Insights | Sales

Building Channel Programs As A SaaS Founder

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Michael Brown

April 12, 2015
channel programs

I was back in the studio this past week with Matt Bachman from Acquia for the Bowery Capital Startup Sales Podcast where we discussed “Building Your Channel Program.” Give a listen here and it was a great one talking about channel programs! Matt was one of the early sales hires into Acquia – a PaaS for the Drupal content management system – where he was on the founding team that built out channel programs for the company. Matt started when the business was doing just $2MM in ARR and spent 4 years crafting his thinking around channels. This is generally an under-served area by most early stage SaaS companies and Matt does a good job of guiding listeners through the “why do this?” as well as the tips and tricks that Acquia learned throughout the years. Today the channel partnerships make up a fair amount of revenue for Acquia and below were a few key points that Matt touched on.

(1) Incentivize Existing Reps Early On To Build Channel – Matt stressed that it was important early on to incentivize individual sales people to start building channel relationships. It is generally not going to be easy to convince your Board of Directors or CEO to build out a channel cold turkey so the real key here is starting with some incentive for your reps to build early partnerships. This will usually be tailored to specific industries (i.e. agency relationships, integrator relationships, etc) but developing some level of variable comp in a sales plan to get some quick and measurable wins will help you start to build out the channel and convince your higher ups that there is real opportunity. Note that if you are an individual sales person who wants to move out of carrying a bag this is a good way to work yourself out of a sales job and into a new role running channel partnerships!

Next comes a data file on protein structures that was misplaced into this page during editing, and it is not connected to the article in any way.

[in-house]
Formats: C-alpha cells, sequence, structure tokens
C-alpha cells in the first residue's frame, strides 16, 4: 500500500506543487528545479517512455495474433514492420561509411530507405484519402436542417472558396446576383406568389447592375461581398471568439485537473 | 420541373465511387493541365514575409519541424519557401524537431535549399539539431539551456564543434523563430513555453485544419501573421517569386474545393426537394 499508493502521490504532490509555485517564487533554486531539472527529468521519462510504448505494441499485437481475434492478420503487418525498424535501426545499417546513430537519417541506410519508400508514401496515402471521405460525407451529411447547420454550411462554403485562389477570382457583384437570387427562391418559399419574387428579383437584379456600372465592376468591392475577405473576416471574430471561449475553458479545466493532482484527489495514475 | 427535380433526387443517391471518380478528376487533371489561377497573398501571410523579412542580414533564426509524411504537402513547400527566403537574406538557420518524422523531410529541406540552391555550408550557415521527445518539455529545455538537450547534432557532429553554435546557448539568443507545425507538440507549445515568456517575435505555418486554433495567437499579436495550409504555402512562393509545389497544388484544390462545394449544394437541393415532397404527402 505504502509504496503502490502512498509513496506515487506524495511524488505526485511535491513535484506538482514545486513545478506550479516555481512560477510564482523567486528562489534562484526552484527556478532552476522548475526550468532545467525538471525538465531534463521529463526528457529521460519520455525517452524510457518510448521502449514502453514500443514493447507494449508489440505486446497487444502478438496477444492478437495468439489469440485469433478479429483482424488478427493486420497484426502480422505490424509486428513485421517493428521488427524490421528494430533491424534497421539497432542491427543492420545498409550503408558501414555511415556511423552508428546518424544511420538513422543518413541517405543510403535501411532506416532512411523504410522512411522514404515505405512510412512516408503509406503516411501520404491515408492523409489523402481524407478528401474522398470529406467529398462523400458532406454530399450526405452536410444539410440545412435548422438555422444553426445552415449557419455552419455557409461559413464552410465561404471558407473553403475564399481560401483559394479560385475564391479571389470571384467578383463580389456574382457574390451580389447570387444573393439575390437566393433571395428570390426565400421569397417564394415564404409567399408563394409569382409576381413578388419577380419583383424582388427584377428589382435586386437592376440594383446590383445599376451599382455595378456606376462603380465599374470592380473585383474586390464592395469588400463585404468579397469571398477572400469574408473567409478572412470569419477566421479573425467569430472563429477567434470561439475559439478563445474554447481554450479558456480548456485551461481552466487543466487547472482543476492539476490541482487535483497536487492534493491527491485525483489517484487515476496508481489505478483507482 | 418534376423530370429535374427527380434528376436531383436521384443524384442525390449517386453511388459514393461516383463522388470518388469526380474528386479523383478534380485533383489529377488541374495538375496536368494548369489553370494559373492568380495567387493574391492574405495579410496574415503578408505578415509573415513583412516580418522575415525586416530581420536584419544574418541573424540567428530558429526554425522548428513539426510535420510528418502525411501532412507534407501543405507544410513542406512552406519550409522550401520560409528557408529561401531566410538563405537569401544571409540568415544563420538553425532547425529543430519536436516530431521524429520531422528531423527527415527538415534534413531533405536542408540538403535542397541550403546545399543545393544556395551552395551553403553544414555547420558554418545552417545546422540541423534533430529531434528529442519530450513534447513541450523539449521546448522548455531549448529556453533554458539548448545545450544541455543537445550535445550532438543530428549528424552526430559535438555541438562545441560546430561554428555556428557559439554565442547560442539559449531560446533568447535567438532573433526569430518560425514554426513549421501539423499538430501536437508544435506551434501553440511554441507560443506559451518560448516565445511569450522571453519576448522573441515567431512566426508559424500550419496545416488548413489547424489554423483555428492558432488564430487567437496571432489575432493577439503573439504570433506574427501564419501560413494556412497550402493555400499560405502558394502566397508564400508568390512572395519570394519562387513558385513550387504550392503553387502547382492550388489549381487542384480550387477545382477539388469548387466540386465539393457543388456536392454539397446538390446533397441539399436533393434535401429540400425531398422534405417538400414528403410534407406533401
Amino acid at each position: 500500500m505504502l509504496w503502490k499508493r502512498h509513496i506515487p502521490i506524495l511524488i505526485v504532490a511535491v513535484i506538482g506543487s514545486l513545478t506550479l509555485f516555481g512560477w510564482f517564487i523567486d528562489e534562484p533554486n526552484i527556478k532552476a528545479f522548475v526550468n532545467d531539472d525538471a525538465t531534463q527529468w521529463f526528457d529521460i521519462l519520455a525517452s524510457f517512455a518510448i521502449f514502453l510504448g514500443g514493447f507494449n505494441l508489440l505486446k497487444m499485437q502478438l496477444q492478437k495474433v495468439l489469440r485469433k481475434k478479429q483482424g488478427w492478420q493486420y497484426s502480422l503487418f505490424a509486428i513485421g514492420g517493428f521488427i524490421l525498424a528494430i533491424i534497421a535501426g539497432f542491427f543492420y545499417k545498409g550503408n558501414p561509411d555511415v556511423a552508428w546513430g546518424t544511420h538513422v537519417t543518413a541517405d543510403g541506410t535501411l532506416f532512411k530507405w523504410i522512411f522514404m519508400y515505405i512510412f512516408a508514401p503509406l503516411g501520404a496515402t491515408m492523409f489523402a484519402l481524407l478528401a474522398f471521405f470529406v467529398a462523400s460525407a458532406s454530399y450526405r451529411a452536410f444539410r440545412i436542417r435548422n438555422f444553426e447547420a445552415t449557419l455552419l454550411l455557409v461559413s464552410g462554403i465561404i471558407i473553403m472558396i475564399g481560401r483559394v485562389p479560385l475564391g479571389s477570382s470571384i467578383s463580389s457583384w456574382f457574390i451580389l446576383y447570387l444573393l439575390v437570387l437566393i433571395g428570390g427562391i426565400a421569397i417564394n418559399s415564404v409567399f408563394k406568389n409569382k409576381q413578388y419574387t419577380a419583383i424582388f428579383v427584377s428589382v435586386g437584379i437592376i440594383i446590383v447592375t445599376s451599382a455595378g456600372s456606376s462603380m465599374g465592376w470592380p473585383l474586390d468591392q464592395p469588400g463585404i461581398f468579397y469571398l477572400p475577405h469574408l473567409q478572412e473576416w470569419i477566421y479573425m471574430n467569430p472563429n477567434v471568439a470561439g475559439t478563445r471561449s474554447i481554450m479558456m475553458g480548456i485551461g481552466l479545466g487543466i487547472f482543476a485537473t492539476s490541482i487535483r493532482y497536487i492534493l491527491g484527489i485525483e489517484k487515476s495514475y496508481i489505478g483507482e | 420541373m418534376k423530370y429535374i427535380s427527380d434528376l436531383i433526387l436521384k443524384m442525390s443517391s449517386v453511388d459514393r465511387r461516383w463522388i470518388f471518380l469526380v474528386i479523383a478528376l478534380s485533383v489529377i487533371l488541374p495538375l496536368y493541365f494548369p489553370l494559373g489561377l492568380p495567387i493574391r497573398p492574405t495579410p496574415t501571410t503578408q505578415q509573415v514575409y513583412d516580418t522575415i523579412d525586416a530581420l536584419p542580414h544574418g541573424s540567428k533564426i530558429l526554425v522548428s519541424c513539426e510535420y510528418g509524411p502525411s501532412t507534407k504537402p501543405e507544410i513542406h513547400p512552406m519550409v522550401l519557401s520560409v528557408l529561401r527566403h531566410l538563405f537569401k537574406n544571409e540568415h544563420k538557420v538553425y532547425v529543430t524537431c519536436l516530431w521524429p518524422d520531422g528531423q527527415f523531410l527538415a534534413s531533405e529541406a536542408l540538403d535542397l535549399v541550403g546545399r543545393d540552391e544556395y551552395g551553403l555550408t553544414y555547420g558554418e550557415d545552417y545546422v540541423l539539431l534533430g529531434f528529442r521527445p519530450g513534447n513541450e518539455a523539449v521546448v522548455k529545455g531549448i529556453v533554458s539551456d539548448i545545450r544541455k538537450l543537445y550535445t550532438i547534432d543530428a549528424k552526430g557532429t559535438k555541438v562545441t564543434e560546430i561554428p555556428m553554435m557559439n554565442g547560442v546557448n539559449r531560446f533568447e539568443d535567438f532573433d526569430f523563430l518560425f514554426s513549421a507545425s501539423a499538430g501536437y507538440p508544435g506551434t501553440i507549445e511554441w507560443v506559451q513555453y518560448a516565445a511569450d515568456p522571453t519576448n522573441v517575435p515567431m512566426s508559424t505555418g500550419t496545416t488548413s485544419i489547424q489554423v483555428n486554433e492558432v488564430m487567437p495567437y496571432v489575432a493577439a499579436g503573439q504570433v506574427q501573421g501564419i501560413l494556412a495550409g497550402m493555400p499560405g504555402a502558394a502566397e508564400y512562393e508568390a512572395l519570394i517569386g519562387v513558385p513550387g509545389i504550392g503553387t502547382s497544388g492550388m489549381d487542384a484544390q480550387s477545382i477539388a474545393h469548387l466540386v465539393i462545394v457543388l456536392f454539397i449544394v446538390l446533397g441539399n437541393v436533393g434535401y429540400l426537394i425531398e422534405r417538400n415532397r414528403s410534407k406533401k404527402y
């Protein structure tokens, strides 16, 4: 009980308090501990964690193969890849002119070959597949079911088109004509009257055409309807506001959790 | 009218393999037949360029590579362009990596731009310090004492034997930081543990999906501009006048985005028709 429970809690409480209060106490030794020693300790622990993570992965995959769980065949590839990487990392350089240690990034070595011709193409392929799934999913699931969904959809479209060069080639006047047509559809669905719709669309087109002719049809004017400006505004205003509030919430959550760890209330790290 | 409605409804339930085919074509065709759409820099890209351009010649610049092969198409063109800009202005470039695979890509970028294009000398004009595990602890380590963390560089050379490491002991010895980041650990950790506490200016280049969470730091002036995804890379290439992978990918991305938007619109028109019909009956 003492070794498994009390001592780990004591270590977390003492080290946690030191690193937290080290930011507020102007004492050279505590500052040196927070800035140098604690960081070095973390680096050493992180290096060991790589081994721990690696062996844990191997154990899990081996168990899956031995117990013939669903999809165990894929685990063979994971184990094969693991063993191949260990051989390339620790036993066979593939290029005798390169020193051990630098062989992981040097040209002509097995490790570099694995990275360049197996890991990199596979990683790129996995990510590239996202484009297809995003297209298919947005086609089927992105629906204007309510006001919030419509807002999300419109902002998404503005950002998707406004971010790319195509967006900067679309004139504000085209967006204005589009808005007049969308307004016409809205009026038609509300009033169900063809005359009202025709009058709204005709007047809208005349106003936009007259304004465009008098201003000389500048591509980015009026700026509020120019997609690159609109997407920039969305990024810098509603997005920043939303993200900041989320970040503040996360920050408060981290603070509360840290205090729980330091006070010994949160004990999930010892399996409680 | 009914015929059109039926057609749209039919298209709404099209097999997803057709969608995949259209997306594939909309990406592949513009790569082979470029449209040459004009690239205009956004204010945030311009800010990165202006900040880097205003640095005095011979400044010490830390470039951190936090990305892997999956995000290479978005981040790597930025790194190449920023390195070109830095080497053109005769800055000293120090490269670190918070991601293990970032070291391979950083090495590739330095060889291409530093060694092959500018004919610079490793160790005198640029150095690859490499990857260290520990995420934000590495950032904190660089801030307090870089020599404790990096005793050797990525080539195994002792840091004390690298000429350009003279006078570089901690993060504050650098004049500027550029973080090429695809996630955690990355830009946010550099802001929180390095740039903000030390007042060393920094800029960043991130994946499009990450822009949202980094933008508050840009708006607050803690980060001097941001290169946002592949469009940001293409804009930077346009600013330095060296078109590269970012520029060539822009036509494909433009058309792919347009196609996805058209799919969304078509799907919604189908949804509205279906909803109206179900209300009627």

(2) Onboarding & Training Is Key – At Acquia, the initial channel team built out a custom learning portal with videos, a scoring and credentialing system, and various documents needed for partners to do their work once they were credentialed. They also invested in creating a solid onboarding experience with the channel team as well as some custom tech to get partners into the system and up and running. Matt believed that this was one of the early keys to success and absolutely necessary for any early stage company. Don’t get crazy about it, but developing first what exactly you are going to do when you sign up a partner (i.e. the onboarding) and second how you are going to keep them engaged and involved (i.e. the training and rewarding) is critical. You don’t have a lot of time, so having a repeatable process like your sales effort is key and partners will respect you more and view you more seriously than folks who have ad-hoc programs. Matt mentioned just getting a wiki up and running with a FAQ, some training videos, and folders for all the partner materials. Then have a simple “Partner PDF” that outlines the key details should be solid enough to get any early stage company up and running.

(3) Highlight Your Partners & Grow Them Alongside You – At the end of the day these people are going to start working for you. Make sure you treat them right and respect them. Matt mentioned taking some component of the sales dollars won through the channel and putting it towards co-branded events, dinners, or just plain fun. More on events here and this generally works as most partners don’t get a ton of respect and are generally viewed as second class citizens in many businesses. Embracing them can lead to a lot of success and it was likely how Acquia went from less than ten to over a thousand channel partners. Building in partner referral programs, partner leadership events, and partner case studies is icing on the top if you can do it right.

(4) This Is A Really, Really, Hard Thing To Get Right – Matt coaches a lot of early stage SaaS founders on their thinking around building a channel program and notices early on that founders either try and go way too big or don’t treat the effort in a repeatable manner. Having a mental rigor about the need for the program and really focusing on the “why?” often times results in an understanding that the investment needed (both time and capital) is too much at that point in the life of your company. Even if you get to a yes, once you do embark on a channel program make sure you resource it correctly and have a repeatable and scalable formula otherwise (as Matt sees a lot) the program will fail due to partner lack of interest and taking you seriously.